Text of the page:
It's been two weeks since we returned from a four day weekend in Washington, D.C. and Frederick, MD. It's taken me that long to go through the several hundred photos I took, and get them edited. I love Lightroom and how easy it is to keyword and organize all the photos. The editing tools are also great, although I know I am just skimming the surface in the way I can use them now. Nonetheless, editing photos in a new program took me quite a bit longer. I'm sure that will change when it becomes more automatic. I ended up with 54 photos from the Washington, D.C. part of the trip that I will print, and thought I would share a few of them here; some today, and some tomorrow so you won't be on overload!
We got about an hour out of Rochester on Friday when our van started making a strange whining noise. After a bit of discussion, we decided to come home and switch cars. The van seems to be fine now, but it wasn't worth the chance of being stranded in some unknown town with a car that didn't work. The end result was we got to Washington much later than we expected so we had dinner in Alexandria, and went to the Container Store and called it a night.
Saturday we spent most of the day touring the memorials. We skipped a few we remembered well from our earlier trips, but made sure to see the new ones that have been built since we were last there. On our way from the Metro to the Mall we passed by the beautiful Memorial Bridge. Next time we go I hope to get a chance to take some photographs of the bridge from the Virginia side of the Potomac River.
Our first stop was at the Lincoln Memorial. It was really crowded with tourists but I managed to get a good shot of the remarkable statue without any one else in it. I also captured a few for our album with all the tourists as well.
The first new memorial we visited was the Martin Luther King Memorial. It, the FDR Memorial, and the Jefferson Memorial all overlook the Tidal Basin and there's a lovely walking path from one to the next.
Martin Luther King Memorial
The Franklin D. Roosevelt Memorial is one of the larger memorials with four "rooms," each representing one term of his time in office. Each room has a beautiful waterfall, and there are many statues and art work. One of the most fascinating was a wall of carvings. Each image represents a facet of the time when FDR was president.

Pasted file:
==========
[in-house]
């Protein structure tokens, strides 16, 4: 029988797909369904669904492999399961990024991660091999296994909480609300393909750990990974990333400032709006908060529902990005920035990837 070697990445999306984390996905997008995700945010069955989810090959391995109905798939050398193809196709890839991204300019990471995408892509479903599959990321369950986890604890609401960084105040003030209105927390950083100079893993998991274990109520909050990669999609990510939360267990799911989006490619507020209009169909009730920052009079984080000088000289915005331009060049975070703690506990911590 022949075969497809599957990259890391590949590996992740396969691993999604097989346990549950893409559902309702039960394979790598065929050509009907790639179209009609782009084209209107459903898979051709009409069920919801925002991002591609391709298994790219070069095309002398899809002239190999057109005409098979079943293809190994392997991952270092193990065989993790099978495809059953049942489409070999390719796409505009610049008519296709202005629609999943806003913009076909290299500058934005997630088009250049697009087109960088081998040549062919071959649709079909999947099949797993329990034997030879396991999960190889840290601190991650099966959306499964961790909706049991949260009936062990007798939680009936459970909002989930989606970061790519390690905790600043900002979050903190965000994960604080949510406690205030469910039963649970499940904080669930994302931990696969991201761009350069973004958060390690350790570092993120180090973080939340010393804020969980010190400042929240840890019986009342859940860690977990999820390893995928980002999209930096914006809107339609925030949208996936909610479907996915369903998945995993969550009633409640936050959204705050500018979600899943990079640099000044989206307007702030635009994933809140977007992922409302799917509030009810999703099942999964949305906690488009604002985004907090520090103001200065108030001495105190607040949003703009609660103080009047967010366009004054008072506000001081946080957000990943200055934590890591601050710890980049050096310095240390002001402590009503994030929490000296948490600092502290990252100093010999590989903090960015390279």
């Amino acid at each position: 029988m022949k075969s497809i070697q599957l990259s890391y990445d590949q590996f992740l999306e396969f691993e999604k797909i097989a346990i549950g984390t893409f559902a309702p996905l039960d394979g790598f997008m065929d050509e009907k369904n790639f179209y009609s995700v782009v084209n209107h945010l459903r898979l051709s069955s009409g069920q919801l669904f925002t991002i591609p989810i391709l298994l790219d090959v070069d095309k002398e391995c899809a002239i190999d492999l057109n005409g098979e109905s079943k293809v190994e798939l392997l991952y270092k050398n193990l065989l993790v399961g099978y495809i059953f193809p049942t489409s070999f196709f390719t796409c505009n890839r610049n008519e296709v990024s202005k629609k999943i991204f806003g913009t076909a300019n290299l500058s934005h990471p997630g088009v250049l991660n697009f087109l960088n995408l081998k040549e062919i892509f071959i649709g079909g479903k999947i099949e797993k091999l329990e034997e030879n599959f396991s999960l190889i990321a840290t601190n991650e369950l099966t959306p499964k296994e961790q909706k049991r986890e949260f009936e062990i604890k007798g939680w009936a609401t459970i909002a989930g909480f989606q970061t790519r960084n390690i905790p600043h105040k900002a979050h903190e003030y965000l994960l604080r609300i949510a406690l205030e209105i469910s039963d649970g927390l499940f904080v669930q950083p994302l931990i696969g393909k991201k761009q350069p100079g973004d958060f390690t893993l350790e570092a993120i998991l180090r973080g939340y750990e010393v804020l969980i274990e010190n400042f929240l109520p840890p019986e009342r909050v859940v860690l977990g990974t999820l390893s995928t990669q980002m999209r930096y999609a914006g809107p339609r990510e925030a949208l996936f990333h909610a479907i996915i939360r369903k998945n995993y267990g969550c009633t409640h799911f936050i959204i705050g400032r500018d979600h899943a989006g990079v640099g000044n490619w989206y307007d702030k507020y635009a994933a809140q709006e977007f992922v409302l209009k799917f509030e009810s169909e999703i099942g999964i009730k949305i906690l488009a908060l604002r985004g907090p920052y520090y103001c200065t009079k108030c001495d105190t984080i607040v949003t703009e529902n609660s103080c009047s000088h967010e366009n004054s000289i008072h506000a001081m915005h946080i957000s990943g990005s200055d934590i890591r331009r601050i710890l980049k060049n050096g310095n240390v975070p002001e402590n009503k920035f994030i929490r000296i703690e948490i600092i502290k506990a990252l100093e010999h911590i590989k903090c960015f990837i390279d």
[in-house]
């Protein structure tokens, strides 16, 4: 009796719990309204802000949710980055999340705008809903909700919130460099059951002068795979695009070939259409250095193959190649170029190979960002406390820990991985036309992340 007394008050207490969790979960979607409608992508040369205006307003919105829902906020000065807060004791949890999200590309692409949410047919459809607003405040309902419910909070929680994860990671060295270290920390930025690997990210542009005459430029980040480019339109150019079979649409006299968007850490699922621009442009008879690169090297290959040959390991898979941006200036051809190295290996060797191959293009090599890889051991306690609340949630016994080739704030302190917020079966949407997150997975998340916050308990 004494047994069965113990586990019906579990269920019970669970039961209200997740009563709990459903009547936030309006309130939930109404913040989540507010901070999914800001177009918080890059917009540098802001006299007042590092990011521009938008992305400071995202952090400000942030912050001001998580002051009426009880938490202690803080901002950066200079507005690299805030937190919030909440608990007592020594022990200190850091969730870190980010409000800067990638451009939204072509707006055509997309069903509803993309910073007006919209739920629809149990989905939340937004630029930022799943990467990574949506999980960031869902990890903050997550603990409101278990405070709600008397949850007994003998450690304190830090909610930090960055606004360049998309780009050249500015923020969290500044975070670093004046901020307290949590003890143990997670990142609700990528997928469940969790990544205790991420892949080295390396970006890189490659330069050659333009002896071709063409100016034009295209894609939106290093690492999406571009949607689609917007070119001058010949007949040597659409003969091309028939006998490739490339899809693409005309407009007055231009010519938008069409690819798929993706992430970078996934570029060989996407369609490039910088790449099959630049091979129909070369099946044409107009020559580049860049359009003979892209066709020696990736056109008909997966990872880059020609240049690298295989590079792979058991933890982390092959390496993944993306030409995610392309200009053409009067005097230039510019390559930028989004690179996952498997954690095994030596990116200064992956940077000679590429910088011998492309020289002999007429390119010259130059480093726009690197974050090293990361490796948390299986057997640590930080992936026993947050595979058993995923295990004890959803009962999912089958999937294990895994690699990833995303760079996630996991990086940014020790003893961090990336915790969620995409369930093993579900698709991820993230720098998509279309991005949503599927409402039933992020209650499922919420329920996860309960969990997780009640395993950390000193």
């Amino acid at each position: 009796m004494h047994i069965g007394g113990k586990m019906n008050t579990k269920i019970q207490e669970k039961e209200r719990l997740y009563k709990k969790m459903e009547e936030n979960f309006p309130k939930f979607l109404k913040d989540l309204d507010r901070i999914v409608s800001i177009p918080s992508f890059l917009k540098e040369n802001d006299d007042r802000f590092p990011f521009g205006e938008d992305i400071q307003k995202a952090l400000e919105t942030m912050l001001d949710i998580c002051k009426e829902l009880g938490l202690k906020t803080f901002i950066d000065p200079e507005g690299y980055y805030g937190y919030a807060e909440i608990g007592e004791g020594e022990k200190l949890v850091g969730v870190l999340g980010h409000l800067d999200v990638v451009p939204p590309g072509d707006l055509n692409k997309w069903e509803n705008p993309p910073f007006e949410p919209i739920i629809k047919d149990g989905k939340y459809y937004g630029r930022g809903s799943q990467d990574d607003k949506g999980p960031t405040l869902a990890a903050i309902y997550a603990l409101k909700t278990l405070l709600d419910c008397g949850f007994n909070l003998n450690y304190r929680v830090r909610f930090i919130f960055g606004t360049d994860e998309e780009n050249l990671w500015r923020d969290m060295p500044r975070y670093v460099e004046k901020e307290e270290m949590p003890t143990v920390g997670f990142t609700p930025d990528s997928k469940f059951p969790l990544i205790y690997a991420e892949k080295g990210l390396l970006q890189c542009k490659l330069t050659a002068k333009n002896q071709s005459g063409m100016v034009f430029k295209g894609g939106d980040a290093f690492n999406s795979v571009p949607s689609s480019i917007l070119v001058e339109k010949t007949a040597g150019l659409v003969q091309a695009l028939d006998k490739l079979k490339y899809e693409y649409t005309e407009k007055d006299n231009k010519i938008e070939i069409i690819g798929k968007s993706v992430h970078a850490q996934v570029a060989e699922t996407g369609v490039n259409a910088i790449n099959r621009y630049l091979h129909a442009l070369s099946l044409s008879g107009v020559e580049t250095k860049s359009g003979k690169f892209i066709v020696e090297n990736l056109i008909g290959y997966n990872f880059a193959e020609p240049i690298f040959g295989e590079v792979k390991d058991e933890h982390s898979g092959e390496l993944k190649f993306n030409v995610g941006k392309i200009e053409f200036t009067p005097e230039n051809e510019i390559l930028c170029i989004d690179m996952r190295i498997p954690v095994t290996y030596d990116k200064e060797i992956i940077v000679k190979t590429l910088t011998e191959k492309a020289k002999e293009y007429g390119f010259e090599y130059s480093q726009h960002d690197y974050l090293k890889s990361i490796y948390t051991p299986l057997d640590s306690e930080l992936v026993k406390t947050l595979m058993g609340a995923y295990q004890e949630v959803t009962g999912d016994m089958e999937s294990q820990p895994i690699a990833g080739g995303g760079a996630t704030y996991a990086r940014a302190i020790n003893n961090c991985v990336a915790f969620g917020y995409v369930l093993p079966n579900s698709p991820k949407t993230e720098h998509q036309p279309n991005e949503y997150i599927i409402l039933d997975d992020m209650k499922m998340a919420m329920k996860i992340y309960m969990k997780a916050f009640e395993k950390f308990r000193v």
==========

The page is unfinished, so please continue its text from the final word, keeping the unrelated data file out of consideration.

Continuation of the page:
This scupture of men waiting in a bread line during the Depression was particularly moving.
The smallest of the waterfalls, but my favorite.
Typically, the cherry blossoms would have been in bloom, but they had come and gone by the time we were there. The azaleas along the edge of the FDR Memorial were gorgeous.
On the far side of the Tidal Basin is the Jefferson Memorial.
From there we walked to the Korean War Memorial. There are two walls with etchings, and a group of statues of soldiers who appear to be coming out of a woods.
This image captures the etchings with the reflection of the soldiers who are across the walkway. I had to wait a while in order to get a shot without anyone walking along the wall.
After lunch we walked to Union Station, and then to the Capitol building. There was a long line to get tickets for a tour of the Capitol so we decided to wait until our next visit to do that.
One of the places I wanted to visit was the Old Post Office Building. You can take an elevator to the top of the clock tower and I managed to get my little point and shoot camera inbetween the bars on the windows to get a couple of aerial shots of Washington.
You can see that we had fabulous weather, warm (sometimes hot) and sunny the whole weekend. We walked about 10 miles both days so I was glad to have good weather.